The New York Times reports that even if Maliki lost the Iraqi election he shows no interest in stepping down:
Prime Minister Nuri Kamal al-Maliki’s party lost the Iraqi election, but a day after the results were announced it became clear that he would fight to hold on to his post — and had taken steps to do so even before the outcome became public.
On Thursday, a day before the results were announced, he quietly persuaded the Iraqi supreme court to issue a ruling that potentially allows him to choose the new government instead of awarding that right to the winner of the election, the former interim prime minister Ayad Allawi.
On another front, officials in charge of purging the government of former members of Saddam Hussein’s Baath Party said Saturday that they still expected to disqualify more than 50 political candidates, many of them members of Mr. Allawi’s Iraqiya Party. That could strip Mr. Allawi of his plurality, 91 parliamentary seats compared with 89 for Mr. Maliki’s State of Law party.
And if all that does not work, the prime minister still is clamoring for a recount, and he said he planned to file a legal appeal even though the United Nations, the elections commission and international observers have declared the election valid. Ultimately, the same Supreme Federal Court, which is nominally independent but has proved friendly to Mr. Maliki in the past, will decide the recount issue.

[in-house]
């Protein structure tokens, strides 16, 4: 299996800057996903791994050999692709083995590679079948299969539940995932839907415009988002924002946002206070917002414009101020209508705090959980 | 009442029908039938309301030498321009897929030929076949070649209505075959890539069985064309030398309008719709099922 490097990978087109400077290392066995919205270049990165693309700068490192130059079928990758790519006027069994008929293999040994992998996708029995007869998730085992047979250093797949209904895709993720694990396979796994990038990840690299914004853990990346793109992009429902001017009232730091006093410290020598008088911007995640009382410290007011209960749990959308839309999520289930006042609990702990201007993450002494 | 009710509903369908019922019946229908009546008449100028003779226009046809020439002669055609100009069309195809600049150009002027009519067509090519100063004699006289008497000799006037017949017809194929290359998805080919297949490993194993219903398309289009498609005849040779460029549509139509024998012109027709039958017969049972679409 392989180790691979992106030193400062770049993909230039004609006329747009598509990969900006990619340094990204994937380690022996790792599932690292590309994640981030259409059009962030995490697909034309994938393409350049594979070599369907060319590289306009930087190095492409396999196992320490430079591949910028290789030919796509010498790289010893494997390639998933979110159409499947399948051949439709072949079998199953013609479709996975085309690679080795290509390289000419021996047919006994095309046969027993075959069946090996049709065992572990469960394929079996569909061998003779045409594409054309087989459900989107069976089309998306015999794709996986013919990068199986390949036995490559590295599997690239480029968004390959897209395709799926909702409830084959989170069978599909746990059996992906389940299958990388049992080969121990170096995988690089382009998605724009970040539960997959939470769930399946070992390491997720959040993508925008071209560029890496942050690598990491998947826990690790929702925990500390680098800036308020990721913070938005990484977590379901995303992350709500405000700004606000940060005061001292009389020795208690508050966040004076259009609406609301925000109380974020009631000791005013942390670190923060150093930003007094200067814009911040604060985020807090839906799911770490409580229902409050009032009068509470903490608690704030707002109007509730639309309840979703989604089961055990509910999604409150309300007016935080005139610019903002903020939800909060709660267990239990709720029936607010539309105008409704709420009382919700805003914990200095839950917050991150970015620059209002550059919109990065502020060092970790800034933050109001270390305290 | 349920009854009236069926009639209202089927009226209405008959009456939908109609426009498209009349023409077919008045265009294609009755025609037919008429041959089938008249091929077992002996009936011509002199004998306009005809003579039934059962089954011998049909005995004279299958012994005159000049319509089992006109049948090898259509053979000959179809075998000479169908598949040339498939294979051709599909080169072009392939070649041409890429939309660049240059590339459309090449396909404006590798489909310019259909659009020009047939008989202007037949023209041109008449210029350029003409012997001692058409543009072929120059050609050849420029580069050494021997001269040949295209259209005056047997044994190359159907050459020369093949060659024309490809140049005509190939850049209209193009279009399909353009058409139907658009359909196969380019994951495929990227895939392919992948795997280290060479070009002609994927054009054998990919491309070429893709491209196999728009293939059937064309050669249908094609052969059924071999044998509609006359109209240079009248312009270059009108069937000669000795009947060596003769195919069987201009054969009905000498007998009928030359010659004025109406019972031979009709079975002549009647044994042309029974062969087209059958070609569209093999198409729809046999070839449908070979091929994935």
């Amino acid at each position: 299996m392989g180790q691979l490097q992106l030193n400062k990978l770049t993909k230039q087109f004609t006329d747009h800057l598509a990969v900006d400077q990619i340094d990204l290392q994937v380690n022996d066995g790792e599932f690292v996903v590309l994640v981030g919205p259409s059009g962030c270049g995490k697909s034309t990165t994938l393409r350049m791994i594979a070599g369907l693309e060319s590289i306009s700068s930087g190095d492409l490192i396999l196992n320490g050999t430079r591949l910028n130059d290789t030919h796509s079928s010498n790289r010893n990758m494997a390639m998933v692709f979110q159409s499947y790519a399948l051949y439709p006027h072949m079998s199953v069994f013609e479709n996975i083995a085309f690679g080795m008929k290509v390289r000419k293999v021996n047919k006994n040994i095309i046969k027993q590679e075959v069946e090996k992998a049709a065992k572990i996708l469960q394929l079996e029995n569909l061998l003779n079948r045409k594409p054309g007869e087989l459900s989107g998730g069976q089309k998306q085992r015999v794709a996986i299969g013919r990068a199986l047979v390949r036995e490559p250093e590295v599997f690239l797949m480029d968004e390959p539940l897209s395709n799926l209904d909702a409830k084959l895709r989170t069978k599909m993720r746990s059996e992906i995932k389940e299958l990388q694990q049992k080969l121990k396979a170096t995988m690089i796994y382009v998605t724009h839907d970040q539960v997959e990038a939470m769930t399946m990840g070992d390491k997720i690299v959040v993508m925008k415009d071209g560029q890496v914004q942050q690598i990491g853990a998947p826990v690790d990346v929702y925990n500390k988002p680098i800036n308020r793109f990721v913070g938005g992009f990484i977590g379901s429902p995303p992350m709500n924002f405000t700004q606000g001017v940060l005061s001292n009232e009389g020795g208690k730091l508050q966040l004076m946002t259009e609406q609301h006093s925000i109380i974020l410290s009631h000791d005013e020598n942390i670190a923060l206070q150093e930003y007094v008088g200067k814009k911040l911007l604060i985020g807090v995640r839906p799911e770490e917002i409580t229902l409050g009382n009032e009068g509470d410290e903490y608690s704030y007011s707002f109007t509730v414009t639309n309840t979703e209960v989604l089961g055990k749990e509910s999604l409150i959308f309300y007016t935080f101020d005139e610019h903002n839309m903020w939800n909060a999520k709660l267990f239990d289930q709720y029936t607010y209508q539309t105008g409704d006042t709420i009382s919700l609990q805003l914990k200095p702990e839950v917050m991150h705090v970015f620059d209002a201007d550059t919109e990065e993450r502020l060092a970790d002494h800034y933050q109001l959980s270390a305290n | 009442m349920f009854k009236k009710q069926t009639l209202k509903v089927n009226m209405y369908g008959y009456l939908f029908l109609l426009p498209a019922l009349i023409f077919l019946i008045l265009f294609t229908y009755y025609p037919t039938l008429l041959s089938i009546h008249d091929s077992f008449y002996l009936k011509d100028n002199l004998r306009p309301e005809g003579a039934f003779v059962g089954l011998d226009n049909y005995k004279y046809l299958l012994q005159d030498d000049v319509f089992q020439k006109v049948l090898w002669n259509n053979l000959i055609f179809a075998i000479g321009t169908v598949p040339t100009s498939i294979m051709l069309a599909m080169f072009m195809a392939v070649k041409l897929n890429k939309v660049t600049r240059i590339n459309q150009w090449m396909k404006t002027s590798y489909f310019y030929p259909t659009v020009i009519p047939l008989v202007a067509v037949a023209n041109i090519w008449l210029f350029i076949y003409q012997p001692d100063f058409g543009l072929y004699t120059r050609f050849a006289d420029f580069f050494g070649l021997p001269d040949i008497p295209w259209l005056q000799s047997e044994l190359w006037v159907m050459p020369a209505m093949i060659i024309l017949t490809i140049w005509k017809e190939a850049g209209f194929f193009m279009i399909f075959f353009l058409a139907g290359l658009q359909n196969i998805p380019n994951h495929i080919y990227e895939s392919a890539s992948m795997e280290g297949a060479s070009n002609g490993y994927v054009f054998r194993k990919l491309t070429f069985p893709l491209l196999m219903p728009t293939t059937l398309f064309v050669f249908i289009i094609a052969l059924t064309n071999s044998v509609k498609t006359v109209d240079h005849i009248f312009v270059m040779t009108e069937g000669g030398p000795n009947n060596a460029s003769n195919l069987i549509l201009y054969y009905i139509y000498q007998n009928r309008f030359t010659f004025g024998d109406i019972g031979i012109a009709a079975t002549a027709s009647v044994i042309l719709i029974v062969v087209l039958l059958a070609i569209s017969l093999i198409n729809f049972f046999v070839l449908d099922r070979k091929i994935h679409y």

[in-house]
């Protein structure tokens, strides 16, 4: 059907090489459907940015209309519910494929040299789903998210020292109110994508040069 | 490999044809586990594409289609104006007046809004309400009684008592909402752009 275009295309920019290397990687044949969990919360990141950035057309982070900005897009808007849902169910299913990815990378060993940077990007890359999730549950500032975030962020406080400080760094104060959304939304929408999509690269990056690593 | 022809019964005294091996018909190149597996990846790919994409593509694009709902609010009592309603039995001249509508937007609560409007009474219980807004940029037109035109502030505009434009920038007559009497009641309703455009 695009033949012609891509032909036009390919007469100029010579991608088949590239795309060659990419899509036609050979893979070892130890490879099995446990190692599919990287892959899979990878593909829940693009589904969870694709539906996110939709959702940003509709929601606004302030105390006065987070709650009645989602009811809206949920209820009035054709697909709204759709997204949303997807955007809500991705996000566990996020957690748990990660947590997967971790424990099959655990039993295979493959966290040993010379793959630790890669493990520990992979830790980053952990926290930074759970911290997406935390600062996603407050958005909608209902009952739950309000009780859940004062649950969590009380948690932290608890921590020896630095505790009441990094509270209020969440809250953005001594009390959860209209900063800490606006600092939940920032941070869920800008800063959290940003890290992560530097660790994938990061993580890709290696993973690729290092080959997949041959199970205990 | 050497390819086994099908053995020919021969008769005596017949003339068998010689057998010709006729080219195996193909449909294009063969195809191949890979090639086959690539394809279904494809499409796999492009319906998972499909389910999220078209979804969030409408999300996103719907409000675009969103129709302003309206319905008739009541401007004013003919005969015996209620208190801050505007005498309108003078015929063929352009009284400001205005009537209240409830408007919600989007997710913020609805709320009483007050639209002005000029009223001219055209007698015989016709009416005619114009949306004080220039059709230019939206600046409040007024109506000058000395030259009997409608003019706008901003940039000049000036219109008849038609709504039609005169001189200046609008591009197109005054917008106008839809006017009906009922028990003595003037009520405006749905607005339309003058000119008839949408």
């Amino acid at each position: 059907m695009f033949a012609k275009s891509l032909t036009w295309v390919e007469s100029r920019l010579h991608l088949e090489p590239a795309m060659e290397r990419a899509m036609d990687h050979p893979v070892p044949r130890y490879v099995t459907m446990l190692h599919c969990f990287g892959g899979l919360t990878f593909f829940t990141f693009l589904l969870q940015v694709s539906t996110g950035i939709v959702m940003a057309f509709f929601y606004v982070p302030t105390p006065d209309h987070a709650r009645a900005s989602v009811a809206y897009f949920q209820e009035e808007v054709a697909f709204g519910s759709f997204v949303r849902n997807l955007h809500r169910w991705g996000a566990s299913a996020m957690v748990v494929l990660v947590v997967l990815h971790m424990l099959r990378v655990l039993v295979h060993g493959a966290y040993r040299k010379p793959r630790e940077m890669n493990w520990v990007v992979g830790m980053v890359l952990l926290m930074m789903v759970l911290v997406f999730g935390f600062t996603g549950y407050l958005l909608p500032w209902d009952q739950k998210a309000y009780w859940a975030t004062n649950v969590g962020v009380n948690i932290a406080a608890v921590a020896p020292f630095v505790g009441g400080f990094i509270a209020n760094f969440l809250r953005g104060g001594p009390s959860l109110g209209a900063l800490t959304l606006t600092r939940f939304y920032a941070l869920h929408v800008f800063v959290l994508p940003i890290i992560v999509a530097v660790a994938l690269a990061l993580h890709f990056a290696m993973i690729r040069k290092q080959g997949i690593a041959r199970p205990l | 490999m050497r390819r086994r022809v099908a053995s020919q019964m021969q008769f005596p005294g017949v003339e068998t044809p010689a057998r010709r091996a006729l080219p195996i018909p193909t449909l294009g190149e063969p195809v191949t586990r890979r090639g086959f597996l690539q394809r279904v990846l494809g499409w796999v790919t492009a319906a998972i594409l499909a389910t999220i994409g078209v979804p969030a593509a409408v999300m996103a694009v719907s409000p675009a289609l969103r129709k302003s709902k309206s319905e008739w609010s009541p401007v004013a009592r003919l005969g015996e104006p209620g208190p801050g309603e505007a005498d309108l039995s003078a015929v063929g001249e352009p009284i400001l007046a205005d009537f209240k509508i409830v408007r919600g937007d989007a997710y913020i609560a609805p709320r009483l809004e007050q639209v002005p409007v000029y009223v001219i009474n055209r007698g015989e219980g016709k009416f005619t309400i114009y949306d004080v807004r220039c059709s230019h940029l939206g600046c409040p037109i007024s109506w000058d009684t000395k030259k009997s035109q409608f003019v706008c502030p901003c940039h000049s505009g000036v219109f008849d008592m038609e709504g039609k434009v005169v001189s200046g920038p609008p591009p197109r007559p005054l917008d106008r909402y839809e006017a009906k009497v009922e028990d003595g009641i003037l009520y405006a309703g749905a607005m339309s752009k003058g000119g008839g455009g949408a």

At least four Sunni Muslim candidates who appear to have won parliamentary seats on the winning ticket of secular leader Ayad Allawi have become targets of investigation by security forces reporting to the narrowly defeated Iraqi Prime Minister Nouri al Maliki, according to interviews Saturday with relatives, Iraqi security forces and the U.S. military.
All four candidates ran in Diyala province, a restive mainly Sunni area north of Baghdad. One candidate who won more than 28,000 votes is being held incommunicado in a Baghdad jail, two other winners are on the run and the whereabouts of the fourth, a woman, are unknown.
Maliki alluded to the cases in his televised refusal Friday to accept a loss in the March 7 parliamentary elections, saying of unnamed rival candidates: “What would happen if some of them are in prison now on terror accusations and they participated in the elections and might win?”
Maliki’s critics say the Shiite prime minister is using state security forces and the courts to remove political rivals – especially prominent Sunnis – in a last-ditch effort to disqualify candidates from Allawi’s Iraqiya coalition, which holds only a two-seat lead ahead of Maliki’s State of Law bloc.